Against the elements

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Golfer practices indoors with a golf simululator due to winter weather. [Photo Courtesy of Mike Zausmer ‘15]

Michael Keating

Men’s golf team awaits anxiously for the snow to melt

For any avid golfer, a long winter is a nightmare. Marred by the snow and cold weather, most golf courses in the Northeast close for the winter, leaving golfers searching for other ways to work on their game.

“Over break if you want to play, you’ve got to go south and that’s what I did,” freshman Art Griffin said.

Most players did go south to places such as Florida and South Carolina over the winter to play. Others, who chose not to, utilized nearby indoor facilities and simulators in an attempt to perfect their swing.

This spring, the players have big aspirations, whether it is team or personal goals. In his last season at Lafayette, senior Bob Dyer wants to accomplish big things, most notably a Patriot League championship.

However, even he realizes that this is a tough task, which is why it has been something he has been working towards for the past four years. Starting in the winter of his freshman year, Dyer would head down to the Maroon Club by himself without any guidance of coaches or trainers—working out was not a part of the golf team’s schedule.

“When I got here was no such thing as a golf lifting program,” Dyer said. “That lasted for about two years until last year when we finally got a team lift regimen introduced.”

Now even though there is a team workout routine in place, it is not run by the coaches. It is student driven. By doing so, the goal of the upperclassmen is not just to get into peak physical shape, but also to instill a certain work ethic in the younger players. And so far, it has worked.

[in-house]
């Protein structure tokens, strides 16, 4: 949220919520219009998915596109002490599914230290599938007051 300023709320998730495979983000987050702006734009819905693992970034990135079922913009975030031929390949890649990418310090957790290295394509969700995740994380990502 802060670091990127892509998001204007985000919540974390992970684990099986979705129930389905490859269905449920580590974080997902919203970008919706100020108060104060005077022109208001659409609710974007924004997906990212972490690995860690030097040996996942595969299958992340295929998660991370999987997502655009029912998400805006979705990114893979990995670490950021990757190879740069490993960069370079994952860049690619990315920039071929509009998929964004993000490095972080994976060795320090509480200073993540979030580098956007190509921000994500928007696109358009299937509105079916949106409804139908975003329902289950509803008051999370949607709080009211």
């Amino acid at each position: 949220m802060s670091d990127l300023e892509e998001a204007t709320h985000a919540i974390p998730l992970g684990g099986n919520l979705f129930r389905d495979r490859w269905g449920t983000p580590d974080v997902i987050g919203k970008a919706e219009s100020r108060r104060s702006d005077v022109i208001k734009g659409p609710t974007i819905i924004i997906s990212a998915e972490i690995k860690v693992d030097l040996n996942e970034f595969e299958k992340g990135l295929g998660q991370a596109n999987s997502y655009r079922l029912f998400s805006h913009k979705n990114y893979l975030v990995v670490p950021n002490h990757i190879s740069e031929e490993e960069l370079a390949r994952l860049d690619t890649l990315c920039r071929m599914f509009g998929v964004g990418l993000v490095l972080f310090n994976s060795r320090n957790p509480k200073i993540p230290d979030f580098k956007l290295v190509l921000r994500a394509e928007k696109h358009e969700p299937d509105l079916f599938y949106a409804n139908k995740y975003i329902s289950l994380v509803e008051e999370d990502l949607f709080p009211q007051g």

“When you grow up playing, you spend all your time on the golf course because it’s easy,” said Dyer. “When you come to college, it’s not so convenient because there’s other stuff to do, sometimes more fun things. We’ve been trying to show the freshmen what it’s like to keep a strong work ethic.”

These workouts are not simple, either. Deadlifts, squats and benching usually appear in their daily routine. In addition to working out in the offseason, players also try their best to play golf during the winter. Whether it is inside using a simulator or traveling south, the golf team tries to make the most out of their time.

Griffin is a rising star on the team after placing first in the Bucknell Invitational in the fall. He, along with Dyer, has high aspirations for the team this spring.

“We’re trying to go out and win the Patriot League Championship,” Griffin said. “We have a solid team and should be able to compete and be in there at the end.”

Griffin also has some personal goals for the new season. He hopes to improve his consistency and win more matches both individually and for the team.

“I had a win my freshman season, but other than that I think my play was pretty mediocre,” Griffin said. “My one area of improvement would definitely be consistency.”

If Griffin continues his success from the fall season and improves his consistency, Lafayette definitely has a chance to compete. The only two teams that stand in their way right now are Loyola and Army, who both feature nationally ranked players.

This should be an exciting season for the golf team, but first while they wait for the snow to melt and the sun to come out, they will depart to Florida for spring break to fine tune their swings before their first tournament on the weekend of March 29th. They will play in the Wildcat Invitational hosted by Villanova University at the White Manor Golf Club.